It astonishes me: in this African village, sitting in this blue lawn chair, on this cement porch, under the shade of this tin roof, I think this thought. And I realize it is not only the ability to think a thought and place words into relationships with one another, but the possibility that the thought itself can become an experience. Something inside is sensitized through a change within the thought itself.
This free space within, Is-land, I-land, thought as experience . . .
I continue to read, returning to Chapter 1:9. “I, John . . . was on the island of Patmos.”
Sunday, two days later. After church and the midday meal in their huts, village women begin to gather under the shade of a mango tree near the home I am staying in. This reunion is revolutionary. The fact that they leave their homes to exchange and socialize with other women is an unknown in this part of Africa. But thanks to the initiative of Sylvia Namukasa, founder and director of KYEMPAPU (Kirinda Youth Environmental Management and Poverty Alleviation Program Uganda), about twenty women begin to meet each Sunday afternoon. They all know something about weaving straw. Some know how to weave mats or the colorful borders which frame the end product. Then there are the small, finely coiled spirals that become decorative earrings, and the belts and bowls. The women gather to spread their own mats on the ground and open their satchels, drawing out bundles of straw, string, and cord. A baby interrupts, needing to be repositioned on the other breast. The women are happy and beautiful, dressed in their Sunday best, turbans and all.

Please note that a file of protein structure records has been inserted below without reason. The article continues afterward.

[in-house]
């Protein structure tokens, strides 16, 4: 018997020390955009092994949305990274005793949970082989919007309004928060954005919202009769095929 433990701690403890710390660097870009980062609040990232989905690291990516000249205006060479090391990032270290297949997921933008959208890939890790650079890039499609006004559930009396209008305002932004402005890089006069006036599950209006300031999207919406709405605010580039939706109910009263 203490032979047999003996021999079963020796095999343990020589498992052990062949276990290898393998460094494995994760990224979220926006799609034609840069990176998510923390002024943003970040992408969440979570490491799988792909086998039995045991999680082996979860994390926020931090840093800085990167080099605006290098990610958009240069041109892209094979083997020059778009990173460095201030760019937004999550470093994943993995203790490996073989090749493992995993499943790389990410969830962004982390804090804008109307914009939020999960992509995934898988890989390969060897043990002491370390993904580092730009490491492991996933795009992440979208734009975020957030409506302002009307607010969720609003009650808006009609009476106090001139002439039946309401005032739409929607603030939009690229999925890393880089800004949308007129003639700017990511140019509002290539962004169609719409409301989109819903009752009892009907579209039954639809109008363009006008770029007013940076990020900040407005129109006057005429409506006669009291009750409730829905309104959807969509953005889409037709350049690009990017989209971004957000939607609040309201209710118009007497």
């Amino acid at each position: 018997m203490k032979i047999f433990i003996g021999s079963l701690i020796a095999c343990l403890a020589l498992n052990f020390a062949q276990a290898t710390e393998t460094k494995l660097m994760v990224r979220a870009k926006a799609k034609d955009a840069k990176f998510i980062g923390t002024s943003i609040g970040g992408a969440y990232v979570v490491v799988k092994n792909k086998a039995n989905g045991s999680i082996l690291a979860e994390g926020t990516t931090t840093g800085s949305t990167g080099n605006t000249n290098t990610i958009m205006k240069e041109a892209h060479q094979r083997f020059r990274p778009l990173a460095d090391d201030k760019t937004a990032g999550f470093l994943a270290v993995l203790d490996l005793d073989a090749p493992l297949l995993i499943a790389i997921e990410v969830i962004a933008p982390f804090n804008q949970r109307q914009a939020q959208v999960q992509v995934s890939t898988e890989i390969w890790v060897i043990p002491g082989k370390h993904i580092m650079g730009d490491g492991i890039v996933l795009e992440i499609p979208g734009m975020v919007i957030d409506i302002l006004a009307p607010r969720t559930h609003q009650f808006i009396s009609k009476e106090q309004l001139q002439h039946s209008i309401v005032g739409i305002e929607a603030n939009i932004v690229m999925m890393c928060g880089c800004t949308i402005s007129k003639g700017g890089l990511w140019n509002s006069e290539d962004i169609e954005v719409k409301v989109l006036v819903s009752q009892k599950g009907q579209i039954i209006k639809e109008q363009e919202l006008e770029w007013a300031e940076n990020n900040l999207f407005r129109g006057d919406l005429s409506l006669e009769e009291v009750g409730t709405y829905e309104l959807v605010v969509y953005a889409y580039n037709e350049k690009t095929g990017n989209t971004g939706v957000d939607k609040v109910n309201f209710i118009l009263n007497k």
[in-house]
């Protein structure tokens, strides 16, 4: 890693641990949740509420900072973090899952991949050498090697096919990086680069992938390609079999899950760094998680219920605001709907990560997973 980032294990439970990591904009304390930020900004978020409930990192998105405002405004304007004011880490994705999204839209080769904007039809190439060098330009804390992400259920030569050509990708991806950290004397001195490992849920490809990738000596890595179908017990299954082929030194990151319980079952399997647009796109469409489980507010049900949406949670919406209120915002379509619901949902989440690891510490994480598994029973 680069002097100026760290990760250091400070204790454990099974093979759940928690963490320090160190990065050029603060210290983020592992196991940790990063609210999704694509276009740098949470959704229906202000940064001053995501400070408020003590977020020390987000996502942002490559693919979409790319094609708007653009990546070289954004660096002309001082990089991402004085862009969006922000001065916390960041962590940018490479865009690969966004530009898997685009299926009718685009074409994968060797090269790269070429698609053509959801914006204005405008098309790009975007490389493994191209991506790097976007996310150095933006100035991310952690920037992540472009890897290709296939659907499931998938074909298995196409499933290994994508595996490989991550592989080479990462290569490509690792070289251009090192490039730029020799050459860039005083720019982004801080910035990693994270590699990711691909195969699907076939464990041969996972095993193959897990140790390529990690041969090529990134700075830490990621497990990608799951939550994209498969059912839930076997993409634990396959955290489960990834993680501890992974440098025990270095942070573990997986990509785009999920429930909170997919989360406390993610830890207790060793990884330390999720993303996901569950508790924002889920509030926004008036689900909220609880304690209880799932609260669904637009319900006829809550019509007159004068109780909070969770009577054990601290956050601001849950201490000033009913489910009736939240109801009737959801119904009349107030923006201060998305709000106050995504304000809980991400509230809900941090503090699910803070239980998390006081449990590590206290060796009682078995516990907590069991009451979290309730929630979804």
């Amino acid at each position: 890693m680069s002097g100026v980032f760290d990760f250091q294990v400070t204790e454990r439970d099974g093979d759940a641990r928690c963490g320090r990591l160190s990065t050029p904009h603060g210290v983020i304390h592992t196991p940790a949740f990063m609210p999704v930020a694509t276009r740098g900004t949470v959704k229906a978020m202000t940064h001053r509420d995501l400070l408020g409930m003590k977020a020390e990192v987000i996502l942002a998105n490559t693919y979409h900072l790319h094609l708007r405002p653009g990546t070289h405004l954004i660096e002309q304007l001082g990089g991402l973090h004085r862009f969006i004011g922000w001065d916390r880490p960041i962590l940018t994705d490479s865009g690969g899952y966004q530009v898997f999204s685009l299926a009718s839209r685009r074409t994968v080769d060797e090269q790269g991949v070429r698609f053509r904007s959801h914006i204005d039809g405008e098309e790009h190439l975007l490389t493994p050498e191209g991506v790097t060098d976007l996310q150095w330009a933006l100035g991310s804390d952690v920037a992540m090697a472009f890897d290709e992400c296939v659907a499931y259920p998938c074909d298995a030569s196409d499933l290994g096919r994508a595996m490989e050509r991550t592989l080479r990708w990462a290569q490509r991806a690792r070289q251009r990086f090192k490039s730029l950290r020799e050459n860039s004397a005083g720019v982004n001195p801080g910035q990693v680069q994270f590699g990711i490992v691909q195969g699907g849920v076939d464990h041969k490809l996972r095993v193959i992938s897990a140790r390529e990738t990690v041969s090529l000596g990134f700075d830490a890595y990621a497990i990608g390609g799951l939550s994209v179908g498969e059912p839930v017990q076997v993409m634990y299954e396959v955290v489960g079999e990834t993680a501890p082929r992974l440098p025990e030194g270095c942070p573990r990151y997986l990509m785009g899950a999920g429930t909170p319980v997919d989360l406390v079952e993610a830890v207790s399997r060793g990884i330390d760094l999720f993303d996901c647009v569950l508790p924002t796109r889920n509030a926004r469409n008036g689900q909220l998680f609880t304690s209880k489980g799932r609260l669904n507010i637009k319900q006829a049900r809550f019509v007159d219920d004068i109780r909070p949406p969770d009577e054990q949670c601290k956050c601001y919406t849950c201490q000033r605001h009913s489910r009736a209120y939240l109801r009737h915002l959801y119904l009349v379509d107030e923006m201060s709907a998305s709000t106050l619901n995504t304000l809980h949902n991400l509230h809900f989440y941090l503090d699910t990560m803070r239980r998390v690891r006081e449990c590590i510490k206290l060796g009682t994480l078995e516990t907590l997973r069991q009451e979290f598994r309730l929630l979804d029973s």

I watch and begin to imagine that we are all sitting under Buddha’s Bodhi tree, not a mango tree, Buddha’s Bodhi tree.
Again the idea of inner and outer spaces and places becomes clear. We each carry an inner world, an inside space which is determined by the environment we have grown up in, the education and teaching that has been provided, and added to that, our own initiative, our own will, our activity to till the particular soul soils of this inner turf.
The potentials of this inside land, what this Is-land is made up of, refuel the epiphany. I recognize that language helps to situate us and provide order. Language is at our service; we use words to think, to express ourselves. And through bringing thoughts into words we can feel, clarify, and discover.
Language gives us a platform, a structure with which to understand. And these short words called prepositions — In, On, Out, At, Under — become big gifts and powerful compasses. They help us know where we are.
The women continue to chat and weave. I take up a red-colored straw and learn the art of weaving a snail-like coil: an earring.
Women in the Mango Tree
Afternoons I pull up a plastic lawn chair,
place it under the shade of a mango tree,
and read. The spot where village women
gather on Sundays to weave.
I imagine this mango to be
the Bodhi Tree, and each of us,
a Buddha, patiently fingering
colored straws and strands.
The day I spoke to the women I mentioned
the Bodhi Tree, but realized Buddha
means nothing to them. They know their hut/
it’s hot/and children love/to suck/long.
Months after that Sunday, I receive an email
from the group’s spokeswoman.
She sends greetings from
the women in the mango tree.
copyright 2015 by Gail Langstroth